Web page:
Eleanor appeared complex and risky. She had also by now become quite institutionalised. She was morbidly obese, incontinent, rarely showered and had poor oral hygiene.

At the same time, she showed some insight, a degree of reflectiveness that both her assessor and Upping Ward’s multi-disciplinary team (MDT) responded warmly toward, and an eagerness to turn her life around, even in the context of strong urges to escape her inner torment with self-harm and her other former coping strategies. She said: “these thoughts are bad… my head’s a bit all over the place… almost all the time; I do try to manage it but sometimes I give in… it’s too strong; I want to do more therapy to sort it out.”

The Upping Ward MDT felt they could do some productive work with Eleanor and she was offered a place.

Eleanor’s care

One of the principles the Upping Ward MDT try to establish with service users early on relates to ownership of their recovery, with the MDT/service user relationship framed as a collaboration. Eleanor found this hard. In fact, given her weak sense of agency and very low self-image, anything suggesting self-worth was hard for her.

Many interventions with Eleanor early on were about visualising a future, establishing specific goals to make that future happen, and identifying steps to reach these goals. A lot of motivational interventions in this regard came from the Occupational Therapy team, while psychology validated Eleanor’s sense of struggle when her mood was low, with a shared metaphor of ‘a long road to recovery’.

The medical, nursing and HCA teams also gave Eleanor validation and quickly established themselves as trustworthy, non-judgemental allies, so that however hard Eleanor was finding things she knew she could talk about her urges to self-harm and the triggers with which she was struggling, and get an intelligent, validating response. A relationship of trust developed where Eleanor would accept guidance from the team, however hard. Early on this manifested, for example, in her being willing to leave her room to try and tolerate the excruciating dread around being with others in communal spaces. Later it would be more around accepting encouragement to chair her own ward round.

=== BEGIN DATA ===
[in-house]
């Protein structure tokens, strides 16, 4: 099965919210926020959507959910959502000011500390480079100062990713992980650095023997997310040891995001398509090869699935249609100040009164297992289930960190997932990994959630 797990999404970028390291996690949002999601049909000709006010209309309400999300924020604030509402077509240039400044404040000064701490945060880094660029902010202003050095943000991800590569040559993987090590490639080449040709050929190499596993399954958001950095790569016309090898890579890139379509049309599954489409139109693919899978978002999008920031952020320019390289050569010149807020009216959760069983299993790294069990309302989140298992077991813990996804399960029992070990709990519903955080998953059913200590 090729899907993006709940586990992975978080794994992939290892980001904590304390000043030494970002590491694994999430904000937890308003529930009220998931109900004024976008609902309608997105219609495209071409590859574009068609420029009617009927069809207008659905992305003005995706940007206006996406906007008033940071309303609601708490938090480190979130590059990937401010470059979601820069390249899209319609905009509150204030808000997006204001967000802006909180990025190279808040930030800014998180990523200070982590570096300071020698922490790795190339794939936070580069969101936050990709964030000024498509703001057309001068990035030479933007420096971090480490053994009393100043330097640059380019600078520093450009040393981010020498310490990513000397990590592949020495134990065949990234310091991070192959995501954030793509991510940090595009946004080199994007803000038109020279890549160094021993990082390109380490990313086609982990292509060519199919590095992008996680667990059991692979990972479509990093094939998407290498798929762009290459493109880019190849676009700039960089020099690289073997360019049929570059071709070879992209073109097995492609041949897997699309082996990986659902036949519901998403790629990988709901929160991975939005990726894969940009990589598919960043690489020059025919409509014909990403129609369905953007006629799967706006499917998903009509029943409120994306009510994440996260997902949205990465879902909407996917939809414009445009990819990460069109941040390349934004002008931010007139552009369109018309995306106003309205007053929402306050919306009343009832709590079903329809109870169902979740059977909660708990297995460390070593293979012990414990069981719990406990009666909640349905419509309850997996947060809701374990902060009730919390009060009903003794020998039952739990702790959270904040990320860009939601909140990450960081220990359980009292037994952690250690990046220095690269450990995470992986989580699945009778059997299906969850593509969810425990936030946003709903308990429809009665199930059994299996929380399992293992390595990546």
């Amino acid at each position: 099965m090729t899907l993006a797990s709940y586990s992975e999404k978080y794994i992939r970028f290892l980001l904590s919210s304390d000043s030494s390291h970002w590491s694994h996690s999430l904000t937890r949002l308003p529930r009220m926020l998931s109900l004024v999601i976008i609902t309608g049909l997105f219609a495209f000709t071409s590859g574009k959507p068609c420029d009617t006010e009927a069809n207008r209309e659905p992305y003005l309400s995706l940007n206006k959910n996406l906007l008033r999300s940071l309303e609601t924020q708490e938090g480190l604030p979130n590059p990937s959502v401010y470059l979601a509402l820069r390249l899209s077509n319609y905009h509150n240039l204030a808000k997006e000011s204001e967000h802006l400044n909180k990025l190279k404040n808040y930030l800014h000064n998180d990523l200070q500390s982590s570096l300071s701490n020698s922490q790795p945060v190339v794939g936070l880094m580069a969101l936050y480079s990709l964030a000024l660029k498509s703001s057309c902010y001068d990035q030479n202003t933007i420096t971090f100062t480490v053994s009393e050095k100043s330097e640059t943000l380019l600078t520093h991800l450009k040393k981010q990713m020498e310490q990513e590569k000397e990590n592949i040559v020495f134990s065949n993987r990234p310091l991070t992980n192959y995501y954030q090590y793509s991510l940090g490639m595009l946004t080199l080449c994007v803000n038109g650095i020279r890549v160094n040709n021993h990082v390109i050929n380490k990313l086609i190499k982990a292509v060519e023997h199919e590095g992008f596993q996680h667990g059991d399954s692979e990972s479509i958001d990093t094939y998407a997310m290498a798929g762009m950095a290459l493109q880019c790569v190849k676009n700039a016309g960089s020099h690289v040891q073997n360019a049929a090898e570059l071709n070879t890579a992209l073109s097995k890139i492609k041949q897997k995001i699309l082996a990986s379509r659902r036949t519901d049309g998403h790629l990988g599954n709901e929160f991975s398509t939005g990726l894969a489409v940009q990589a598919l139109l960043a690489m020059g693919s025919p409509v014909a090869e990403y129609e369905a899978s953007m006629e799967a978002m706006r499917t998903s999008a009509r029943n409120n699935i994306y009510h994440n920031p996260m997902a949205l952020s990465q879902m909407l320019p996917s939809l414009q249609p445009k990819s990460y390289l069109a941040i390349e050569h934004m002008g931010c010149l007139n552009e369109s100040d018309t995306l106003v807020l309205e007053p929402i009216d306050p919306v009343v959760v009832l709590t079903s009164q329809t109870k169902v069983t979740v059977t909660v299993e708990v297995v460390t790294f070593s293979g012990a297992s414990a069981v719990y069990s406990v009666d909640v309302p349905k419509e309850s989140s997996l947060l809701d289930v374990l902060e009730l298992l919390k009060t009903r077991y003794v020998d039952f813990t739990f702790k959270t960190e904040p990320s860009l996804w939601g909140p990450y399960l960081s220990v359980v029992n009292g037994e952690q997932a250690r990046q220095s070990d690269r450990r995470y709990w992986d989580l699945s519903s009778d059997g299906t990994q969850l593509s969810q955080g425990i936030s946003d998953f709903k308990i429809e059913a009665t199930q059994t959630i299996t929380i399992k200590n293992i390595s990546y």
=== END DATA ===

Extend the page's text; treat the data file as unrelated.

A second important principle the Upping Ward MDT try to establish is that relationships can be healing. By ensuring there’s a balance of challenge and support, service users generally respond well. Some gentle truth-telling about her personal hygiene, particularly in the context of preparation for community leave, seemed effective with Eleanor and, as time passed, she engaged in walking groups and attended the gym. By the time she left us Eleanor’s weight had reduced and asthma improved. She showered every two days rather than three weekly.